Southerly Deflection by Motion of the Earth

  • #1
Marion and Thornton Classical Dynamics of Particles and Systems 5th ed. Chapter 11 #13.

Homework Statement

(Refers to an example where they calculated the horizontal deflection from the plumb line of a particle falling in Earth's gravitational field).
Take g to be defined at ground level and use the zeroth order result for the time-of-fall, [itex]T=\sqrt{2h/g}[/itex]. Perform a calculation in second approximation (retain terms in [itex]w^2[/itex]) and calculate the southerly deflection.
There are three components to consider (a) Coriolis force to second order (C1), (b)variation of centrifulgal force with height (C2), (c) variation of gravitational force with height (C3).

Each component gives a result:
with C1=2/3, C2=5/6, C3=5/2.

Homework Equations


The Attempt at a Solution

The coordinate system has z radially outward from the Earth. x in the southerly direction, y in the easterly direction.
[itex]\lambda[/itex] is the latitude.
[itex]\vec{S}=0[/itex], Assuming no external forces like air resistance.

[tex]\vec{\omega}=-\omega cos\lambda\vec{e_x}+\omega sin\lambda\vec{e_z}[/tex]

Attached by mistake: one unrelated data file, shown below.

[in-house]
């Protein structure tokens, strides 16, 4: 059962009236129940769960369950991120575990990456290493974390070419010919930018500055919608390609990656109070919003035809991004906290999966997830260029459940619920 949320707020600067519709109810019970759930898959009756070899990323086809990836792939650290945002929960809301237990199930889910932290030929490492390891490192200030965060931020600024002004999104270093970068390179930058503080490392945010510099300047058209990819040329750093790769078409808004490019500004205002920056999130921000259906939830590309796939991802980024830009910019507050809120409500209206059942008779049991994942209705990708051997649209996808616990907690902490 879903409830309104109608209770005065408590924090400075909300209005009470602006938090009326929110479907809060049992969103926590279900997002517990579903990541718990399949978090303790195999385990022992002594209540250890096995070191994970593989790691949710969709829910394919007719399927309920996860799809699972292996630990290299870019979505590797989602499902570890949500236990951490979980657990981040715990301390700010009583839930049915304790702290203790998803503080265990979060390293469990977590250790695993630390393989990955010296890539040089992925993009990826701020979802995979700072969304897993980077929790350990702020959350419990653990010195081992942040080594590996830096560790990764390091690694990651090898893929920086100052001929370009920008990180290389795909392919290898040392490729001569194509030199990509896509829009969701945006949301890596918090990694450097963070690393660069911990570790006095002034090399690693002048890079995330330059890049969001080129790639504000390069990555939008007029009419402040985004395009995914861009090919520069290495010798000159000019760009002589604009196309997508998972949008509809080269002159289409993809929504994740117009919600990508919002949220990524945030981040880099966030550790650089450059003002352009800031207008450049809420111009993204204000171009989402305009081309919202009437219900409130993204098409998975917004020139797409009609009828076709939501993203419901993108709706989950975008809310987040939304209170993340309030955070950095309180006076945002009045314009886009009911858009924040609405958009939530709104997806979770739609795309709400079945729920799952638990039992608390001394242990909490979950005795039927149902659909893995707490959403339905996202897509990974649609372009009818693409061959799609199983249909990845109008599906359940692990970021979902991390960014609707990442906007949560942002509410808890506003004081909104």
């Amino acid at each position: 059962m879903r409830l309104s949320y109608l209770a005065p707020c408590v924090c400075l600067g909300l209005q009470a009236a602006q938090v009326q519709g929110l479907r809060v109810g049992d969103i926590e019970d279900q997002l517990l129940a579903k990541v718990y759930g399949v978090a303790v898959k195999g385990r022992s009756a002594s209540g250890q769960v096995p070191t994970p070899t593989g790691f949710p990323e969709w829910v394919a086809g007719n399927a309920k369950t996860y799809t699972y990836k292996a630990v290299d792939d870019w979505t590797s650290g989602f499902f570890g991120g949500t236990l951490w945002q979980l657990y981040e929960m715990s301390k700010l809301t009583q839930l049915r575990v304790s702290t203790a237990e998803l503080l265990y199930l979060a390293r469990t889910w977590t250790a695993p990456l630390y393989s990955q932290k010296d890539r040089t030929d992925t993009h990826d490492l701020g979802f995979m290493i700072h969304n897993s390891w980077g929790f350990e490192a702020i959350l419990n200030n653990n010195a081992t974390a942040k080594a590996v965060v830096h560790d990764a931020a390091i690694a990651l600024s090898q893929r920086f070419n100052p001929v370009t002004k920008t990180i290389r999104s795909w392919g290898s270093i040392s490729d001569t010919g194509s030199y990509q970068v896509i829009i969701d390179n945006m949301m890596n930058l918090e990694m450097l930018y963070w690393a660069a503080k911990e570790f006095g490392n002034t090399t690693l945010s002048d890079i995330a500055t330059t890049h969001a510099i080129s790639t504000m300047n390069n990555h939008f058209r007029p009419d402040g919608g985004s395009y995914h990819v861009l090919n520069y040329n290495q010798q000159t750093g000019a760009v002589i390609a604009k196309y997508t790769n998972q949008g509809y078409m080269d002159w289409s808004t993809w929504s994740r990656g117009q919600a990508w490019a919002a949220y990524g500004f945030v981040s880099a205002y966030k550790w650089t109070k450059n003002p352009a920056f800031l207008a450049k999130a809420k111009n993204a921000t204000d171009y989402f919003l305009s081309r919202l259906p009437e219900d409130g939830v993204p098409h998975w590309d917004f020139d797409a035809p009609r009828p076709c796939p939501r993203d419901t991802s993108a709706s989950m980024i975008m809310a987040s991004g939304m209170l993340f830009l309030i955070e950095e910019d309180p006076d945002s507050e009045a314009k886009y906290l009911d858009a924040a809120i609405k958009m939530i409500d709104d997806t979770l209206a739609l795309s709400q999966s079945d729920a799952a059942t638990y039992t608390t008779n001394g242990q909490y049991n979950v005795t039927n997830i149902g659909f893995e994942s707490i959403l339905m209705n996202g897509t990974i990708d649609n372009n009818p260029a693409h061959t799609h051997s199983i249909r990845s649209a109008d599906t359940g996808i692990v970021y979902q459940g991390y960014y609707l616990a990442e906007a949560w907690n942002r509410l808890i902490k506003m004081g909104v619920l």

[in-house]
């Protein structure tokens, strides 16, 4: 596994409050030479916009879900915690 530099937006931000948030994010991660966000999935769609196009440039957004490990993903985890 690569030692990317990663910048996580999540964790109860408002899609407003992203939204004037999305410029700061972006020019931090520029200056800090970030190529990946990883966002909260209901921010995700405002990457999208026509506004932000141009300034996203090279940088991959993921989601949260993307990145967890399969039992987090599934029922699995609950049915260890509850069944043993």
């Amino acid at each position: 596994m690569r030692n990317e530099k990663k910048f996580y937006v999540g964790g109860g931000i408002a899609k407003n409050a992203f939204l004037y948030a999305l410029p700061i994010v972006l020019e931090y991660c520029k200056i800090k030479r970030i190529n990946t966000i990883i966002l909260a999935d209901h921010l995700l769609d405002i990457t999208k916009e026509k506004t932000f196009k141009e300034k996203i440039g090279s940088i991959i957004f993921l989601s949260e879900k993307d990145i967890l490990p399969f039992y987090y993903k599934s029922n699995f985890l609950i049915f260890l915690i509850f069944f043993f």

[itex]R_e[/itex]+h is in the positive z direction
[tex]\vec{\omega}\times(\vec{R_e}+\vec{h}})=(R_e+h)\omega cos\lambda \vec{e_y}[/tex]
[tex]\vec{\omega}\times(\vec{\omega}\times(\vec{R_e}+\vec{h}))=-\omega^2(R_e+h)sin\lambda cos\lambda \vec{e_x}-\omega^2(R_e+h)cos^2\lambda \vec{e_z}[/tex]

For [itex]v_r[/itex] I think it should be just -gt in the radial direction. But my book says that the Coriolis Force produces a small velocity component in the y and z directions that they neglected.
Would the component of the velocity of the z direction be [itex]-g_ot-t\omega^2(R_e+h)cos^2\lambda[/itex]? Or is it just -gt?
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  • #2
I believe your problem asks for only terms up to [tex]\omega^2[/tex]. So you can treat the velocity as -gt in the z-direction. But you might want to check this.

Suggested for: Southerly Deflection by Motion of the Earth